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fine, dry particles of earth or any other substance small enough to be blown by the wind. See also coniosis and pneumoconiosis.
blood dust hemoconia.
Miller-Keane Encyclopedia and Dictionary of Medicine, Nursing, and Allied Health, Seventh Edition. © 2003 by Saunders, an imprint of Elsevier, Inc. All rights reserved.


1. Fine, dry particles of matter.
2. A cloud of fine, dry particles.
The American Heritage® Medical Dictionary Copyright © 2007, 2004 by Houghton Mifflin Company. Published by Houghton Mifflin Company. All rights reserved.


Occupational medicine A suspension of solid particles in air. See Coal dust, Inhalant, Nonasbestos dust, Nuclear dust.
McGraw-Hill Concise Dictionary of Modern Medicine. © 2002 by The McGraw-Hill Companies, Inc.

Patient discussion about dust

Q. My friend told me that people who allergic to dust are actually allergic to small insect. Is he fooling with me?

A. thanks :)

Q. how exactly dust effects on asthmatic people? how can one avoid a dust environment?

A. some people try to dust proof there home,they change there matress once a year-----thay do not have rugs in there home---no curtains or draps --and they have someone else dust and clean/no pets.some people keep there pets and take allergie meds.

More discussions about dust
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References in periodicals archive ?
The last offers tales of priceless art scooped up during Japan's bubble era shopping jag and now gathering dust in waterfront warehouses, of the post-bubble's human detritus displaced by under-the-cherry-blossom revelers in Ueno Park, of the risutora-nigeya, specialists in the clandestine relocation of families of breadwinners "restructured" and now forced to flee creditors.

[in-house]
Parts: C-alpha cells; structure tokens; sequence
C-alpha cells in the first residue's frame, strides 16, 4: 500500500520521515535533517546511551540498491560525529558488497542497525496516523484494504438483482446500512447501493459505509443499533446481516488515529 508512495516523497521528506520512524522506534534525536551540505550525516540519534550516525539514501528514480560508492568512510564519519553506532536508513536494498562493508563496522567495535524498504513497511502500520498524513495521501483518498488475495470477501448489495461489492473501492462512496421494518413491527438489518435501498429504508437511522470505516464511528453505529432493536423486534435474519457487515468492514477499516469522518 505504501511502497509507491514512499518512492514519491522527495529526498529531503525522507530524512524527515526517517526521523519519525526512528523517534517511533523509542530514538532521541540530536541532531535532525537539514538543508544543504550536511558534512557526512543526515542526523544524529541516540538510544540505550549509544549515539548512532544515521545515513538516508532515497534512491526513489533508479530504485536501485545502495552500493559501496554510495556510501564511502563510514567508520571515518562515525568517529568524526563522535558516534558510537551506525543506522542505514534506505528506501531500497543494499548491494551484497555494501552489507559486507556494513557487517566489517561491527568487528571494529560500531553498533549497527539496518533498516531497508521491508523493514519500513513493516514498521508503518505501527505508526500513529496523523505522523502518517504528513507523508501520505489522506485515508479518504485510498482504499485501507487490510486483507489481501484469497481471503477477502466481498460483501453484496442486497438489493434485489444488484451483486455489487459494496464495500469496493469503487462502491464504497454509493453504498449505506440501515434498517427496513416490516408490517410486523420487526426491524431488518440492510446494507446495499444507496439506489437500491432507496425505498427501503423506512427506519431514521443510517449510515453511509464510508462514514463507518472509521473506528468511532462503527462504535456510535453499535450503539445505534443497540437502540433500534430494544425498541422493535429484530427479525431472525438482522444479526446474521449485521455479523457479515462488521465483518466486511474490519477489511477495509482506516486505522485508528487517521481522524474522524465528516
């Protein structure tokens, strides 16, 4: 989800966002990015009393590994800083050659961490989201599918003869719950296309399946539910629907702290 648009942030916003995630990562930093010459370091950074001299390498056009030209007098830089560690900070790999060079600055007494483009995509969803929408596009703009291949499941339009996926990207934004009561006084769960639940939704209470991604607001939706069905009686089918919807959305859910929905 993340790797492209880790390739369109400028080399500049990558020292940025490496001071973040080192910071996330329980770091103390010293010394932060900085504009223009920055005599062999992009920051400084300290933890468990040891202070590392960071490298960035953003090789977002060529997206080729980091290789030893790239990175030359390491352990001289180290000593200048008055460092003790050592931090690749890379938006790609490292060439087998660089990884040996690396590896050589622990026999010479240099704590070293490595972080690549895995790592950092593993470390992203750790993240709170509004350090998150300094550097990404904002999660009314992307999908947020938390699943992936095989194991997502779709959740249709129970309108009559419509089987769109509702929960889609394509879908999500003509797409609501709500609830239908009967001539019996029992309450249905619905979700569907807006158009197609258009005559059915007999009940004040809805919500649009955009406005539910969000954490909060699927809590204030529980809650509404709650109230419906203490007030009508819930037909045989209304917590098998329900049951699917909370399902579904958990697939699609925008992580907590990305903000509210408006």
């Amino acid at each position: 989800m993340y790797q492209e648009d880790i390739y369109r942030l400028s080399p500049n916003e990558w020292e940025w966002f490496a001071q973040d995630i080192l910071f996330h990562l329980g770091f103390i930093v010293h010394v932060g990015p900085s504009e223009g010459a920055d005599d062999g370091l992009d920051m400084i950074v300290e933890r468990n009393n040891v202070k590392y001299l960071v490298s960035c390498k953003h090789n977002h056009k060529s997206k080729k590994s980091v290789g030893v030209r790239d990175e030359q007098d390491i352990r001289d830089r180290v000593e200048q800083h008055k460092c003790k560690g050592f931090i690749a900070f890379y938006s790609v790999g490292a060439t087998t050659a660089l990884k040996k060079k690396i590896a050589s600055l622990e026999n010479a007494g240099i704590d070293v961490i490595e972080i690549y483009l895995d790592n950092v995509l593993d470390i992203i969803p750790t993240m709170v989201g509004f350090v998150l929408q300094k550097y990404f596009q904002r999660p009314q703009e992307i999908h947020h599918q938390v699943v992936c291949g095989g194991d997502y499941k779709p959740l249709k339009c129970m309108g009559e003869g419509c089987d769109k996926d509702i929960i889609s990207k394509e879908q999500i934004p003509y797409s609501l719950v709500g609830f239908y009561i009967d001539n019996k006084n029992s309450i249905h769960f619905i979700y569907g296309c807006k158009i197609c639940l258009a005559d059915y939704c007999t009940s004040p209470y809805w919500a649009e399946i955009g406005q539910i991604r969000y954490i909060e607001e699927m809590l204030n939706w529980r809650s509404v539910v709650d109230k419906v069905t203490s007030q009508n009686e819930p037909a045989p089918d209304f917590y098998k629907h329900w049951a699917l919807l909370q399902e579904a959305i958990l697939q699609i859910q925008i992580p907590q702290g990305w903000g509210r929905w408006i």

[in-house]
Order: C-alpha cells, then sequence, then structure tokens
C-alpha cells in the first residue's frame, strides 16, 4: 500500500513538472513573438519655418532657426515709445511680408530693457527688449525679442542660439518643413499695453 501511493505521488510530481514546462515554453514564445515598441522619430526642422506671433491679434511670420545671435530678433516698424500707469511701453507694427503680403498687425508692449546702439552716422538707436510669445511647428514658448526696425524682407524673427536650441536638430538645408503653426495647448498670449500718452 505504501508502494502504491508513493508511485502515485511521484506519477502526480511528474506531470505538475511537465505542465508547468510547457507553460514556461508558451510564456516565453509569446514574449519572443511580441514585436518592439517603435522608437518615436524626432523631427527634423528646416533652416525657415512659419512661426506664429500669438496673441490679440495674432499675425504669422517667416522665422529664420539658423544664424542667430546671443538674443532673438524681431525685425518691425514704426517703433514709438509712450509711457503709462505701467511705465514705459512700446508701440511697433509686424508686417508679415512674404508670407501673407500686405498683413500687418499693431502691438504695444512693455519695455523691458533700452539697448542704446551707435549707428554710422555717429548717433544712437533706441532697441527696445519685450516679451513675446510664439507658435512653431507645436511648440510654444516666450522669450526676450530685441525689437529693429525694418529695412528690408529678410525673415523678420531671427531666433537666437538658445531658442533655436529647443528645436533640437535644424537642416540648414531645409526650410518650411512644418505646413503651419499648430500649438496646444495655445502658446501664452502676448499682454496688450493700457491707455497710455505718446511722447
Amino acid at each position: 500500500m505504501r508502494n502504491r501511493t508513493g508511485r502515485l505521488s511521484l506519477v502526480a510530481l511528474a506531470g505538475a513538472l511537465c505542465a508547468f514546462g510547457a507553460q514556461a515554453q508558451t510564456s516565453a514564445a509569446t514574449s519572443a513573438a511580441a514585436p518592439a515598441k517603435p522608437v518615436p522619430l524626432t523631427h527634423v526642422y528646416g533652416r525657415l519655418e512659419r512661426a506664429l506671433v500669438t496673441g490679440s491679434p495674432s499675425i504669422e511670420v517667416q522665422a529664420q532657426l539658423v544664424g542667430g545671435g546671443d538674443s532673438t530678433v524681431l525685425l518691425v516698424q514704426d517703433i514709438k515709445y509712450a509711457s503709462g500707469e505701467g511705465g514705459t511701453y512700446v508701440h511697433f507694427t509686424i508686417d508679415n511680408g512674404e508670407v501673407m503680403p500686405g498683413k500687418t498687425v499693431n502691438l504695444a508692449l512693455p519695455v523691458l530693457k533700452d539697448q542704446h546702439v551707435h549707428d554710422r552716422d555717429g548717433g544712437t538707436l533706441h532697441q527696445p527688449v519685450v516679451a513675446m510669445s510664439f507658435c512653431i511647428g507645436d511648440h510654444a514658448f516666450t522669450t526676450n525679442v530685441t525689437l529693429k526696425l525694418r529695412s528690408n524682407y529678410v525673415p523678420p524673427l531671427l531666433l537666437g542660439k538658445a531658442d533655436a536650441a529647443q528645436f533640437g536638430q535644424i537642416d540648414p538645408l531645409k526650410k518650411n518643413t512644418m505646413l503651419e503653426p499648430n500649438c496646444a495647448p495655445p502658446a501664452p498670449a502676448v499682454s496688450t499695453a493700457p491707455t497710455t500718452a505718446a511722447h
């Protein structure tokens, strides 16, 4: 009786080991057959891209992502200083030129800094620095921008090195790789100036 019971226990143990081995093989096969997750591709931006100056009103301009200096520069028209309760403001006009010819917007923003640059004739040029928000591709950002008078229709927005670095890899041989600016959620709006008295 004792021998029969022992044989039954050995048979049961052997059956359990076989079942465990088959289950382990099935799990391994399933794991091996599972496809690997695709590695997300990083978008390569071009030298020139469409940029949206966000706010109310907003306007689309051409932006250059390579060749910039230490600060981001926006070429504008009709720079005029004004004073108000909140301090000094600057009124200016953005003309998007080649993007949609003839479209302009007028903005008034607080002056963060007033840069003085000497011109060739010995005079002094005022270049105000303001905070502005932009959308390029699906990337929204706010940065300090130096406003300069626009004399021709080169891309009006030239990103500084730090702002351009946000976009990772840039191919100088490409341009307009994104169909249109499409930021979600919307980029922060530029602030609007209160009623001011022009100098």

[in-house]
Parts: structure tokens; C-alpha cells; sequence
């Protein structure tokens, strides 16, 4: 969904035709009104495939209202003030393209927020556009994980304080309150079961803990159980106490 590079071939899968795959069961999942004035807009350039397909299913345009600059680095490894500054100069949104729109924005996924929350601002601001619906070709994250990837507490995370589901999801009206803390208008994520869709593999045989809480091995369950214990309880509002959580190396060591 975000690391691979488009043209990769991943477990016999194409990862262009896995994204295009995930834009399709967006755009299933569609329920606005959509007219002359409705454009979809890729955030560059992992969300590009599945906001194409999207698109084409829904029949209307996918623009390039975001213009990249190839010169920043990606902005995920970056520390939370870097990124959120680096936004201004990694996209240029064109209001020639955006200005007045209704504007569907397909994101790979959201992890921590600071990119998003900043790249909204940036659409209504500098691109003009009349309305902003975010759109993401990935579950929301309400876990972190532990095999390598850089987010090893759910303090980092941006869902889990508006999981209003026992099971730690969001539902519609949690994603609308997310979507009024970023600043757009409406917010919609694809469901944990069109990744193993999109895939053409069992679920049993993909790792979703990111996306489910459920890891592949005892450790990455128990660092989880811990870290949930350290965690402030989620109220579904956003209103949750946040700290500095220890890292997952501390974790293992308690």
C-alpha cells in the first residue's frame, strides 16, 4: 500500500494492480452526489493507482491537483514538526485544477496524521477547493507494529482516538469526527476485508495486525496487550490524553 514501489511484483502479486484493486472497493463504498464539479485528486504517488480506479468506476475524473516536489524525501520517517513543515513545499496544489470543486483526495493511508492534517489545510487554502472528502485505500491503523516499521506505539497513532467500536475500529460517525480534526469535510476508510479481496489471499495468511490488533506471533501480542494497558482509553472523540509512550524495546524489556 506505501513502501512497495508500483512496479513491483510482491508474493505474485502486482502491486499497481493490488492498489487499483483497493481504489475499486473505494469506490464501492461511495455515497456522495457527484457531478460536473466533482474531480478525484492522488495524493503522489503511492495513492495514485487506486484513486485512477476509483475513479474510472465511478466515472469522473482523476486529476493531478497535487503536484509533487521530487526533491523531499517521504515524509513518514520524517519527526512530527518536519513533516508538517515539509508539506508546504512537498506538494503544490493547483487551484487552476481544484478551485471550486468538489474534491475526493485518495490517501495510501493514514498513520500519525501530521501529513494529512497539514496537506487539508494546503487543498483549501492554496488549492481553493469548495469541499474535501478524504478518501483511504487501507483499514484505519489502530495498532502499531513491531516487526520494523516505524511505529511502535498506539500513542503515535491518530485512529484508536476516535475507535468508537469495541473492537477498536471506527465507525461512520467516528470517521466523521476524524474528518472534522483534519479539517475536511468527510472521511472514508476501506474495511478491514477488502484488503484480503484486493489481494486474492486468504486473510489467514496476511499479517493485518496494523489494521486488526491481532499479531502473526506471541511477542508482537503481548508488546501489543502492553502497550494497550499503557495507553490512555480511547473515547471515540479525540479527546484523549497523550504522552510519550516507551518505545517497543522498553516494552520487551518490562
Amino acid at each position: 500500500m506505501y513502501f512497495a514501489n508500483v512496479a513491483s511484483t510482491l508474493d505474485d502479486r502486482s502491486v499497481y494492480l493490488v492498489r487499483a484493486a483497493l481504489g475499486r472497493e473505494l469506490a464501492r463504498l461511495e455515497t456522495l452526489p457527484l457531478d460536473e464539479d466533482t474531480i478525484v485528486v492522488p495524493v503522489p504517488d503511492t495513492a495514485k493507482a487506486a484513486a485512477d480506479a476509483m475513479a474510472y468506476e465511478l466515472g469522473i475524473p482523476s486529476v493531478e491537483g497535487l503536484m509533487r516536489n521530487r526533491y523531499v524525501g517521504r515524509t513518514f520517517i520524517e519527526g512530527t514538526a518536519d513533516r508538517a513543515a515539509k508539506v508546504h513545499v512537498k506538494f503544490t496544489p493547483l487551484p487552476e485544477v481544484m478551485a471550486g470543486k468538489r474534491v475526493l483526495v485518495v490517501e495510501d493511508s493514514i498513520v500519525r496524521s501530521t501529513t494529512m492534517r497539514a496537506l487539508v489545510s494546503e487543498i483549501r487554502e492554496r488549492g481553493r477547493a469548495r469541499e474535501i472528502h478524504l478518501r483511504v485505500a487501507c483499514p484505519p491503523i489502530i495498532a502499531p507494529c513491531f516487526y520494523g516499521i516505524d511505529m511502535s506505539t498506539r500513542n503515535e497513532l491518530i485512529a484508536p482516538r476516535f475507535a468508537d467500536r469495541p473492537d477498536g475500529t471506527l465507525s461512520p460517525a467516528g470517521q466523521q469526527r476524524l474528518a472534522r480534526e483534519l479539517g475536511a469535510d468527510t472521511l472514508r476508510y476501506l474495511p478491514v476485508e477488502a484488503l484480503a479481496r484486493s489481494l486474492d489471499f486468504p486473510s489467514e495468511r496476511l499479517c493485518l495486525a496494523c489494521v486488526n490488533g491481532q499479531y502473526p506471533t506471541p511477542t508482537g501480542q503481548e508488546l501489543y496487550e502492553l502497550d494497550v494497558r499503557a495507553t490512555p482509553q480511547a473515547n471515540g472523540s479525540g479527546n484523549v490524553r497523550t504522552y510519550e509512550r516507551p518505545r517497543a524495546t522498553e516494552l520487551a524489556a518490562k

Condemned to a life gathering dust in the attic or carted off to the charity shop.
Initially the diptych might seem a departure from Lawler's usual photographic metier: Rather than picture works of art displayed like so many trophies in Park Avenue living rooms or crated up in storage gathering dust, here she has chosen to represent the equipment of representation itself--that is, the little-considered equipment of banal, photo-based technologies and their equally mundane archives.
These typically paint a portrait of computers gathering dust in the back of classrooms or used primarily as extraordinarily expensive typewriters.
They know that they cannot possibly hope to recoup their investment if the system sits idle, gathering dust.
Representatives from the archive are travelling into the heart of communities across Wales in search of lost or undiscovered film treasures that may be gathering dust in people's attics.
The Wall Street Journal recently ran a column by Adam Cohen revealing that an ambitious scheme for renewing Baghdad had been gathering dust for nearly 50 years, a plan drawn up by Frank Lloyd Wright.
Deborah Gangloff: The corridors of American schools are lined with pale pine stilted trophy cases gathering dust. I know because with my 30 years of moving within the schools' systems I came [upon] those same dreary stilted cases with their same crass tarnishing trophies.
Take the time to identify products that are gathering dust. They're money sitting on your shelves.
There is a genre of literature that for the last few hundred years has been gathering dust in the world's great libraries.
Still, if you're confused by caraway, you've got three jars of turmeric gathering dust in your spice rack, or you've always wanted to try out nigella, this book is a great place to start.